Peace. It’s one of those cool but strange five-letter words in the English language. Peace is one of those oddball parts of speech that serves as a noun — world peace — or as a verb, as in “Peace out, yo.”
As an unusual part of speech, peace serves as a standalone sentence in every word processor. Surely, a few other words pass the same muster, but they’re more like the commands one gives the family dog; sit, lay, stay.
Peace offers an ethereal meaning with its calming connotation, such as “Rest in Peace” or “Peace be with you.” While there isn’t really a place location in RIP, and there is no solid object being offered to “be with you;” the peace part is understood.
One use of the word most people associate with the holiday season is “Peace on Earth,” although we’ve never truly experienced a period of complete global tranquility. Literally every spiritual practice has the similar concept built into its core tenets.
The likeliness that we will see world peace in our lifetimes realistically probably won’t happen, but that doesn’t mean we can’t lay a foundation for future generations. We can show the children that look up to us how to incorporate peace into our own lives.
Sometimes all peace requires is a kind word of encouragement to a stranger. Spending an afternoon volunteering at a homeless shelter or a parks and recreation program; that’s practicing peace.
Writing a letter to your political representative to express your dissatisfaction about some policy or legislation that negatively impacts the lives of others; that’s putting peace in motion.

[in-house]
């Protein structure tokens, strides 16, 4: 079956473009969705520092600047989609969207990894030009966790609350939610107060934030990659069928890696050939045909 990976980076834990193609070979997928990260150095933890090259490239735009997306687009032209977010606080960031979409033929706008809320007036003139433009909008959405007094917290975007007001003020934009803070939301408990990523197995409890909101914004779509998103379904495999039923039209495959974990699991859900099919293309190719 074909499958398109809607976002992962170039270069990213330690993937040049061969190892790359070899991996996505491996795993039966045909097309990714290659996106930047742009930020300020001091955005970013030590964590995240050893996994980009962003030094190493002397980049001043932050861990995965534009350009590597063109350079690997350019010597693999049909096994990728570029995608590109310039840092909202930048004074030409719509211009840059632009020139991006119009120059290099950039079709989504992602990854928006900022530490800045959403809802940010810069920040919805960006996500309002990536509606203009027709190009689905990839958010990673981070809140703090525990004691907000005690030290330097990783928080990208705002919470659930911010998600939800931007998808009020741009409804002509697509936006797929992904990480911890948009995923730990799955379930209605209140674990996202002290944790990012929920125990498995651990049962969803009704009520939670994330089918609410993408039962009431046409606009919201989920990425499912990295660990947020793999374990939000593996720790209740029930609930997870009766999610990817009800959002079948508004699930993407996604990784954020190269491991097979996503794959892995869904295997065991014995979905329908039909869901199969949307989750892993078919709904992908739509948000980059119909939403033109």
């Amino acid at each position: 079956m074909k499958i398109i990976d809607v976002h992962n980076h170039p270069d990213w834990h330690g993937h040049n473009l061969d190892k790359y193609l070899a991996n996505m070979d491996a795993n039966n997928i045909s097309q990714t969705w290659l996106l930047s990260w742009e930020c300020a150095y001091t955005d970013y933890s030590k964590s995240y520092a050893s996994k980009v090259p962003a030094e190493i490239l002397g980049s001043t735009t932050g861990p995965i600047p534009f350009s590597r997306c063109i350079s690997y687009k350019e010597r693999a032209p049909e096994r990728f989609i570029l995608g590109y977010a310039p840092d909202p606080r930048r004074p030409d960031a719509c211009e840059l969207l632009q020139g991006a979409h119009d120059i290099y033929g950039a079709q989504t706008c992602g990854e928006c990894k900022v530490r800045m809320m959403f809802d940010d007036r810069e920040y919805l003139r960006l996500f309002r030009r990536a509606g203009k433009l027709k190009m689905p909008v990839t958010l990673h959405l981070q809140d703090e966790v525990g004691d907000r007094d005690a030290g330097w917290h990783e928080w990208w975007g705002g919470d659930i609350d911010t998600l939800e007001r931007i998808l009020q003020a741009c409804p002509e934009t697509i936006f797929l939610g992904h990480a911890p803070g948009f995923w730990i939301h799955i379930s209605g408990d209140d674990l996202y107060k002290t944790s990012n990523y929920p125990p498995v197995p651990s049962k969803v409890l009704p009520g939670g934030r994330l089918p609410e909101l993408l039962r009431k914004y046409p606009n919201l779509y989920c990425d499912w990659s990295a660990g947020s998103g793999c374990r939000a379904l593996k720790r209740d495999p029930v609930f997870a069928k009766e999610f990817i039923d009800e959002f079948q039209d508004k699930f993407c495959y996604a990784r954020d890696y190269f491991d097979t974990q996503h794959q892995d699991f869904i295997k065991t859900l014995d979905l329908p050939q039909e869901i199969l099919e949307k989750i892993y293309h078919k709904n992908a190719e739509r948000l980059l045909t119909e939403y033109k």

Donating time, money or food to those who are struggling economically is also a way of spreading peace. Each effort you make to improve the world around you is a statement that you are helping to calm the planet.
“Peace” is the concept of nearly every known holiday, whether one celebrates Christmas, Eid-Ul-Adha, Chanukah, Kwanzaa, the Winter Solstice or National Fruitcake Day — yep, it’s an actual holiday to some people with fruitcake left over from Christmas. Respect and tolerance should be the cornerstone to the foundation you lay.
If we all make it our mission as college communities to respect the worldviews of others and to tolerate each human’s individualism, we leave something positive and solid for others to mimic.
President-elect Barack Obama has inspired millions of people internationally to expect and demand change; change built on hope. When we return to Cal State Long Beach for the spring semester, he will have taken the oath of office, an oath of hope we are using as a building block for contagious optimism.
We at the Daily Forty-Niner wish to thank the CSULB community for an incredible fall semester. We’ve witnessed most of the same growth as every other student and will be back in a few weeks to resume our utilitarian mission. Both returning and new staff will pick up the banner of reporting news the best way we know how — with the best information we can gather.
Until the spring, we leave you with a one-word sentence — “Peace.”